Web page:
Origin and Purpose
The Nova Scotia Duck Tolling Retriever was developed in Nova Scotia in the
early 19th century to toll (or lure) and retrieve waterfowl. The tolling dog
runs, jumps, and plays along the shoreline in full view of a flock of ducks,
occasionally disappearing from sight and then quickly reappearing, aided by
the hidden hunter, who throws small sticks or a ball for the dog. The dog’s
playful actions lure the curious ducks within gunshot range. The dog is then
sent to retrieve the downed bird.
The Toller is a medium-sized, powerful, compact, balanced, well-muscled dog;
medium to heavy in bone, with a high degree of agility, alertness, and
determination. Many Tollers have a slightly sad expression until they go to
work, when their aspect changes to intense concentration and excitement. At
work, the dog has a speeding, rushing action, with the head carried out
almost level with the back and heavily-feathered tail in constant motion.
The Toller is highly intelligent, easy to train, and has great endurance. A
strong and able swimmer, he is a natural and tenacious retriever on land and
from water, setting himself for springy action the moment the slightest
indication is given that retrieving is required. His strong retrieving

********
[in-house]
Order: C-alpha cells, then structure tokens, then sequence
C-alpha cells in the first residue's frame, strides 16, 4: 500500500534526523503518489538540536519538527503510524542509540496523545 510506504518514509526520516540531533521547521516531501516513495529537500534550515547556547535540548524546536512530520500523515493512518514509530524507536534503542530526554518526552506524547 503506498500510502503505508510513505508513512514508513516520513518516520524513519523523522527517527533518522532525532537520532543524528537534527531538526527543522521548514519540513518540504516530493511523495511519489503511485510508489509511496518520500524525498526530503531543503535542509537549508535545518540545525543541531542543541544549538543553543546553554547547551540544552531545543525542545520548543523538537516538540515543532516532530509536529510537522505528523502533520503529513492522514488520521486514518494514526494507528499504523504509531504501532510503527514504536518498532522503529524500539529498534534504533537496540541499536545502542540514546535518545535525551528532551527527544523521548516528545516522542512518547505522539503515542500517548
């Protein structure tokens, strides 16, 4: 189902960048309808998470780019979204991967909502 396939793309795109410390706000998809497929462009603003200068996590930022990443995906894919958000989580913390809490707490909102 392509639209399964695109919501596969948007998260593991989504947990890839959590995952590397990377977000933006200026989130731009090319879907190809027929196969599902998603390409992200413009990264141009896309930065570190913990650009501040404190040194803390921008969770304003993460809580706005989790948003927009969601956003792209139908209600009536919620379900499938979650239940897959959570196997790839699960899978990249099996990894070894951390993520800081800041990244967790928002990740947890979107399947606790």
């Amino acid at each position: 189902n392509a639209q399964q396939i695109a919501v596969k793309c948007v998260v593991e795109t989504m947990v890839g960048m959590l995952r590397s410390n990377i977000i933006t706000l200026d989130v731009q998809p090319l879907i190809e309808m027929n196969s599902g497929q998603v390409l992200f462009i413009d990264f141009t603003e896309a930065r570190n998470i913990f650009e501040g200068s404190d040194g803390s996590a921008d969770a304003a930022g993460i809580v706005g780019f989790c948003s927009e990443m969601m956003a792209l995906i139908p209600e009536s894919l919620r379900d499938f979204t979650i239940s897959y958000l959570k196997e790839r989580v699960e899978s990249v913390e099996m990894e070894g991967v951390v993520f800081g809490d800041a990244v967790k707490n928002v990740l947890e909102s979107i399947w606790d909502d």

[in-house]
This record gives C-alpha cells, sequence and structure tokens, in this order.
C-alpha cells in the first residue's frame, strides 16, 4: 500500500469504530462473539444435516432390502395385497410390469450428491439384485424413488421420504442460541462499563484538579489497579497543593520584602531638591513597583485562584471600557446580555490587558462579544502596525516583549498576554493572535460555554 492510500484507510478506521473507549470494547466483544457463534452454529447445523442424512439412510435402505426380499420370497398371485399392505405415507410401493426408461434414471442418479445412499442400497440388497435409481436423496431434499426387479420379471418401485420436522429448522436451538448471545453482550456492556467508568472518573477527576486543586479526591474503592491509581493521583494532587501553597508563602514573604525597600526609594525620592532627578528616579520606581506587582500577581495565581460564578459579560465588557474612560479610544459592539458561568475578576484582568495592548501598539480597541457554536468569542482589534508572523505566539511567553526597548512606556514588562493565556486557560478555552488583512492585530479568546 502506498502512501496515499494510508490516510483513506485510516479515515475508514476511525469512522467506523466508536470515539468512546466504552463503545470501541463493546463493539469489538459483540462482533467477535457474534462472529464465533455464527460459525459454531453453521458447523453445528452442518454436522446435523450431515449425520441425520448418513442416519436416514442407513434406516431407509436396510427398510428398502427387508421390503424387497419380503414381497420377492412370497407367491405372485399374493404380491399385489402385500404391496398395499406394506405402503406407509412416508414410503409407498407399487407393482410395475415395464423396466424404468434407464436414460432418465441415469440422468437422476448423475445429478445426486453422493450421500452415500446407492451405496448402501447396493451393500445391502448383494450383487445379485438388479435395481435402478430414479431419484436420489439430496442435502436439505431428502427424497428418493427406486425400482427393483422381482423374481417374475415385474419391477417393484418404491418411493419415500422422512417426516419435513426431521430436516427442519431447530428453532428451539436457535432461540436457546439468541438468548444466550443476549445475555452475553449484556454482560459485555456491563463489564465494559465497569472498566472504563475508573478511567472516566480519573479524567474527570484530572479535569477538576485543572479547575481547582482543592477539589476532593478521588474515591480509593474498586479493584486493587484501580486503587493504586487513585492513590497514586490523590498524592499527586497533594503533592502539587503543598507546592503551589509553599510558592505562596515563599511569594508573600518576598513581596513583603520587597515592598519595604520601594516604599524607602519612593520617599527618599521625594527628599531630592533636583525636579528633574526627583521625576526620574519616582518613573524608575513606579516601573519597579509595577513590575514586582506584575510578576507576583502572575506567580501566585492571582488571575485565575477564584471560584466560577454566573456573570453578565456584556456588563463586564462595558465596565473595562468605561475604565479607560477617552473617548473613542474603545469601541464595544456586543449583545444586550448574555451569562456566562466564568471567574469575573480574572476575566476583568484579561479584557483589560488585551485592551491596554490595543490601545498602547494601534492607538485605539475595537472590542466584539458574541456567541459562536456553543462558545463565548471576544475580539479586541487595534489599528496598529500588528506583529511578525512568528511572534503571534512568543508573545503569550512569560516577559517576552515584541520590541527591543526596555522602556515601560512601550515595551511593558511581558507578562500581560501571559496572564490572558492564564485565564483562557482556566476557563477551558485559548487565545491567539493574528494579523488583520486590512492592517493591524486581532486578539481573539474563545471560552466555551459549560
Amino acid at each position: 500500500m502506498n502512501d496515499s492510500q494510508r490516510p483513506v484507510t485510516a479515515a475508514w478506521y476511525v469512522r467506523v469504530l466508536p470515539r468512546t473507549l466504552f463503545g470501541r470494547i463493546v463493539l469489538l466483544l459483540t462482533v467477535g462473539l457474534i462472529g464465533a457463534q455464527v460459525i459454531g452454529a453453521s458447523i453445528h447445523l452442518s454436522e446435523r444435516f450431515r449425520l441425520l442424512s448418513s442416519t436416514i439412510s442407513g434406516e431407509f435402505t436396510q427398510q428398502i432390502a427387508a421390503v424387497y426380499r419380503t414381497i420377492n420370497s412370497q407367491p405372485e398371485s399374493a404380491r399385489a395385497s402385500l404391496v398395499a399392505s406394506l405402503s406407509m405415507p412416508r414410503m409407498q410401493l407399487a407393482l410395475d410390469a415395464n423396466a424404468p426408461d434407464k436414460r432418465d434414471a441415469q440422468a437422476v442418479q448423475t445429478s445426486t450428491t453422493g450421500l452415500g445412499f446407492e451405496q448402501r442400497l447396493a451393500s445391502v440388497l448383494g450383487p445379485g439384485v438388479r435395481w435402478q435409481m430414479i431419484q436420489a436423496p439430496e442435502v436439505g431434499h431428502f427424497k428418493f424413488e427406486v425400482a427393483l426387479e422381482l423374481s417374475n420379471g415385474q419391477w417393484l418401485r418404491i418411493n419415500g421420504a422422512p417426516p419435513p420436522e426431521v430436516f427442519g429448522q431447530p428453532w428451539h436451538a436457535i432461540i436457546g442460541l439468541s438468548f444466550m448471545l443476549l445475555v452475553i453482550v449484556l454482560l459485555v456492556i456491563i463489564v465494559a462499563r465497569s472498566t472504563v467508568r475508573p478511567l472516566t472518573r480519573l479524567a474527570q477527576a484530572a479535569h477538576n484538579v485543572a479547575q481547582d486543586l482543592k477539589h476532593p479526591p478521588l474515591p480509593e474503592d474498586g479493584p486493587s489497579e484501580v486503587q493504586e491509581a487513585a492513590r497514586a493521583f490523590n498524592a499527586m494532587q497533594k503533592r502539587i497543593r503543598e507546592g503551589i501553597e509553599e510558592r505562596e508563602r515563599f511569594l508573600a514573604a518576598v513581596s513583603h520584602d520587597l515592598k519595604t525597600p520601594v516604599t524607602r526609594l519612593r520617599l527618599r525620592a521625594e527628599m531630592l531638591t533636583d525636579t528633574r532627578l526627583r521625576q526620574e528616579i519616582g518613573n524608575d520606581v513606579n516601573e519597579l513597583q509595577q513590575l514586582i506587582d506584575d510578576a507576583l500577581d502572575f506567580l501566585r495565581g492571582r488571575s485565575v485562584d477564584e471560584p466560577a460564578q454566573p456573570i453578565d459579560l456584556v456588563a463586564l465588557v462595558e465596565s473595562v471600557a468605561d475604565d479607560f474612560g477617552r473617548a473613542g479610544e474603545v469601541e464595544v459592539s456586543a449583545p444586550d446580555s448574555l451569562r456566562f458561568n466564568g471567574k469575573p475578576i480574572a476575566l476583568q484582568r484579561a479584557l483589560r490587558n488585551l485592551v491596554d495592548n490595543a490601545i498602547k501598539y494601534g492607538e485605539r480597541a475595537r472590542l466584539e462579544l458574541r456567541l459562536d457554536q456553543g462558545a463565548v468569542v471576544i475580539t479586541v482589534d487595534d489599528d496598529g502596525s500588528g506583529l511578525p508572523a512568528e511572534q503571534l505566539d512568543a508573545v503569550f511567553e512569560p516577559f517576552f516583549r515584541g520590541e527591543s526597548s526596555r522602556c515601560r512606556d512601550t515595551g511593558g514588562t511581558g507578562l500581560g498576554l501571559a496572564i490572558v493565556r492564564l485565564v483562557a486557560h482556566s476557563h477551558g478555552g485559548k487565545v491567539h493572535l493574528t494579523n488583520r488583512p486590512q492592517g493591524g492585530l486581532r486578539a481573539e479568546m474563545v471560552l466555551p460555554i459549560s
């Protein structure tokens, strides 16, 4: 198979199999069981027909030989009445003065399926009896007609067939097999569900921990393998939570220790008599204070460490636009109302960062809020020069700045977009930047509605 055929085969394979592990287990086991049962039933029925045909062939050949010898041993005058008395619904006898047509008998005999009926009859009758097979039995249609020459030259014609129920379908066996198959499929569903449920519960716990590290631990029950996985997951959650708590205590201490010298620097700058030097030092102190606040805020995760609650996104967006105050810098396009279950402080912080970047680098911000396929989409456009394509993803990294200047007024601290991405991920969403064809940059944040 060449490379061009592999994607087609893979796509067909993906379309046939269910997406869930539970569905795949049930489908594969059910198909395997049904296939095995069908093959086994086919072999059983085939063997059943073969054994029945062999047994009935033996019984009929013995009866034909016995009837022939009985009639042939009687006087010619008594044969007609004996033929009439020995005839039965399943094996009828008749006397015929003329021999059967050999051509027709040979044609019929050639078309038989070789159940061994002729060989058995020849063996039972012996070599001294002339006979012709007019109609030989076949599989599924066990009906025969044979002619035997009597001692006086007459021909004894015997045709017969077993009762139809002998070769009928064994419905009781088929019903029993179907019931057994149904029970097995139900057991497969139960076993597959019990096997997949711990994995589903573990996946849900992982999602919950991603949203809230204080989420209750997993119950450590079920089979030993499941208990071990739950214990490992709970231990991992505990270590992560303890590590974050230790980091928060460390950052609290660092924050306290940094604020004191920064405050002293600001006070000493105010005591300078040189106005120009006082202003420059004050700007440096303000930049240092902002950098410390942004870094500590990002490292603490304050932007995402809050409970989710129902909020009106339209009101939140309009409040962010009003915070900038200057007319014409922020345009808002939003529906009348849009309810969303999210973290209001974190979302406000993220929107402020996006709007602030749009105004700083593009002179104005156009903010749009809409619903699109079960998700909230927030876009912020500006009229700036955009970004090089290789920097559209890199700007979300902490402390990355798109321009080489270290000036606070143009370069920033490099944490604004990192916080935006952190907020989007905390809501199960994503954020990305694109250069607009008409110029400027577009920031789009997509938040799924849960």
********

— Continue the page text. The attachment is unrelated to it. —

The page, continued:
desire and playfulness are qualities essential to his tolling ability.
Loving and playful to his family, he can be reserved with strangers without
being aggressive or overly shy. Aggression is not to be tolerated.
Ideal height for males over 18 months is 19-20 inches (48-51 cm); females
over 18 months 18-19 inches (45-48 cm). One inch (3 cm) over or under ideal
height is allowed. Weight should be in proportion to the height and bone of
the dog guidelines: 45-51 lb. (20-23 kg) for adult males; bitches 37-43 lb.
Coat and Colour
The Toller was bred to retrieve from icy waters and must have a
water-repellent double coat of medium length and softness with a softer,
dense undercoat. The coat may have a slight wave on the back, but is
otherwise straight. Some winter coats may form a long, loose curl at the
throat. Featherings are soft at the throat behind the ears and at the back
of the thighs, and forelegs are moderately feathered. While neatening of the
ears and feet is permitted, the Toller should always appear natural. Colour
is various shades of red or orange with lighter featherings and underside of